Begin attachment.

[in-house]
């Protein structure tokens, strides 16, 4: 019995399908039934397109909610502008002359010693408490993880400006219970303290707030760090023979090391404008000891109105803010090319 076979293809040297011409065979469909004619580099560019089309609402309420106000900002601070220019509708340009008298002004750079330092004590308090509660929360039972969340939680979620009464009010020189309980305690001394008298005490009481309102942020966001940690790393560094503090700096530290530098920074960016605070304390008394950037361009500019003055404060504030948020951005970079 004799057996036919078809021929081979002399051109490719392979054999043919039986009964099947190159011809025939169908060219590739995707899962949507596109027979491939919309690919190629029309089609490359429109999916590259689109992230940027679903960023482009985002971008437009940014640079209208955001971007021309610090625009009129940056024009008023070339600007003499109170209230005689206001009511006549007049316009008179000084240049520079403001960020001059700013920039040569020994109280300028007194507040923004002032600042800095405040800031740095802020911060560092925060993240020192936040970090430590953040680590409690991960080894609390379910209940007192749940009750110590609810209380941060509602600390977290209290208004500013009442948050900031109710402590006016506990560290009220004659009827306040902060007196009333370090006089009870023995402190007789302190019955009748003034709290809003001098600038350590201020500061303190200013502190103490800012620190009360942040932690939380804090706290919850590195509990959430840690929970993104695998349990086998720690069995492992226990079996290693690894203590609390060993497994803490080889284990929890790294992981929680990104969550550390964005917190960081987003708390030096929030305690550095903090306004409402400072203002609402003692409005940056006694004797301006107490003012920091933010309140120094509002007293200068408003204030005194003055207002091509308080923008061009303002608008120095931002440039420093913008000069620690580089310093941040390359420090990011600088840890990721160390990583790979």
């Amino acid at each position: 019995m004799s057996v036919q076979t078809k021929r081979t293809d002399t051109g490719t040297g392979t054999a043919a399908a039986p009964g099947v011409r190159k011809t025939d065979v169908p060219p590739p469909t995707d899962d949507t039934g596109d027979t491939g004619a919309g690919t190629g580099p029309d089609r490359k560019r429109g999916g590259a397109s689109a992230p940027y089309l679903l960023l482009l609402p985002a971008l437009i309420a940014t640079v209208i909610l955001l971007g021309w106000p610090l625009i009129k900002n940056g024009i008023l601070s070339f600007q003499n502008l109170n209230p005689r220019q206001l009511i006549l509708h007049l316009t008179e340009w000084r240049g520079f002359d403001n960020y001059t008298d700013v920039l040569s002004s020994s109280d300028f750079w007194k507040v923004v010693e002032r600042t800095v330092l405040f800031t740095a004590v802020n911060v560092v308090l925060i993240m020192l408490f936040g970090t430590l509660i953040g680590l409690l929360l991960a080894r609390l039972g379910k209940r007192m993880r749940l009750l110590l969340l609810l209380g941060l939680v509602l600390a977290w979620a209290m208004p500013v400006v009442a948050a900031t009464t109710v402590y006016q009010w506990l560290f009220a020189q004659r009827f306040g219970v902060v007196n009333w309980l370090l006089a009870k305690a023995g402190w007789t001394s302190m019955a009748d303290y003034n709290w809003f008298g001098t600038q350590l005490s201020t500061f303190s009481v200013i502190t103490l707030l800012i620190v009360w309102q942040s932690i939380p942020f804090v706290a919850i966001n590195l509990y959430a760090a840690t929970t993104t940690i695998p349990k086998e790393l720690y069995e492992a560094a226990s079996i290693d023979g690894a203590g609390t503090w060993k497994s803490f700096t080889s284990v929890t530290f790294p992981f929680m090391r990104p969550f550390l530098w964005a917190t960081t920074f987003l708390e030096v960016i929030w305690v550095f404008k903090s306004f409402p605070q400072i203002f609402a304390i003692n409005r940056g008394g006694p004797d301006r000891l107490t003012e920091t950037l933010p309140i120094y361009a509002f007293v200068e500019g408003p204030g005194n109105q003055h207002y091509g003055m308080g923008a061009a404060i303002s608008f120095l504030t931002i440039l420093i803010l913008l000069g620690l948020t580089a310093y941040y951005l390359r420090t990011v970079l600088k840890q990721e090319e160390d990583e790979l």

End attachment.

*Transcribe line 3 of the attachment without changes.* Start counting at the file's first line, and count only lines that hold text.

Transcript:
């Amino acid at each position: 019995m004799s057996v036919q076979t078809k021929r081979t293809d002399t051109g490719t040297g392979t054999a043919a399908a039986p009964g099947v011409r190159k011809t025939d065979v169908p060219p590739p469909t995707d899962d949507t039934g596109d027979t491939g004619a919309g690919t190629g580099p029309d089609r490359k560019r429109g999916g590259a397109s689109a992230p940027y089309l679903l960023l482009l609402p985002a971008l437009i309420a940014t640079v209208i909610l955001l971007g021309w106000p610090l625009i009129k900002n940056g024009i008023l601070s070339f600007q003499n502008l109170n209230p005689r220019q206001l009511i006549l509708h007049l316009t008179e340009w000084r240049g520079f002359d403001n960020y001059t008298d700013v920039l040569s002004s020994s109280d300028f750079w007194k507040v923004v010693e002032r600042t800095v330092l405040f800031t740095a004590v802020n911060v560092v308090l925060i993240m020192l408490f936040g970090t430590l509660i953040g680590l409690l929360l991960a080894r609390l039972g379910k209940r007192m993880r749940l009750l110590l969340l609810l209380g941060l939680v509602l600390a977290w979620a209290m208004p500013v400006v009442a948050a900031t009464t109710v402590y006016q009010w506990l560290f009220a020189q004659r009827f306040g219970v902060v007196n009333w309980l370090l006089a009870k305690a023995g402190w007789t001394s302190m019955a009748d303290y003034n709290w809003f008298g001098t600038q350590l005490s201020t500061f303190s009481v200013i502190t103490l707030l800012i620190v009360w309102q942040s932690i939380p942020f804090v706290a919850i966001n590195l509990y959430a760090a840690t929970t993104t940690i695998p349990k086998e790393l720690y069995e492992a560094a226990s079996i290693d023979g690894a203590g609390t503090w060993k497994s803490f700096t080889s284990v929890t530290f790294p992981f929680m090391r990104p969550f550390l530098w964005a917190t960081t920074f987003l708390e030096v960016i929030w305690v550095f404008k903090s306004f409402p605070q400072i203002f609402a304390i003692n409005r940056g008394g006694p004797d301006r000891l107490t003012e920091t950037l933010p309140i120094y361009a509002f007293v200068e500019g408003p204030g005194n109105q003055h207002y091509g003055m308080g923008a061009a404060i303002s608008f120095l504030t931002i440039l420093i803010l913008l000069g620690l948020t580089a310093y941040y951005l390359r420090t990011v970079l600088k840890q990721e090319e160390d990583e790979l």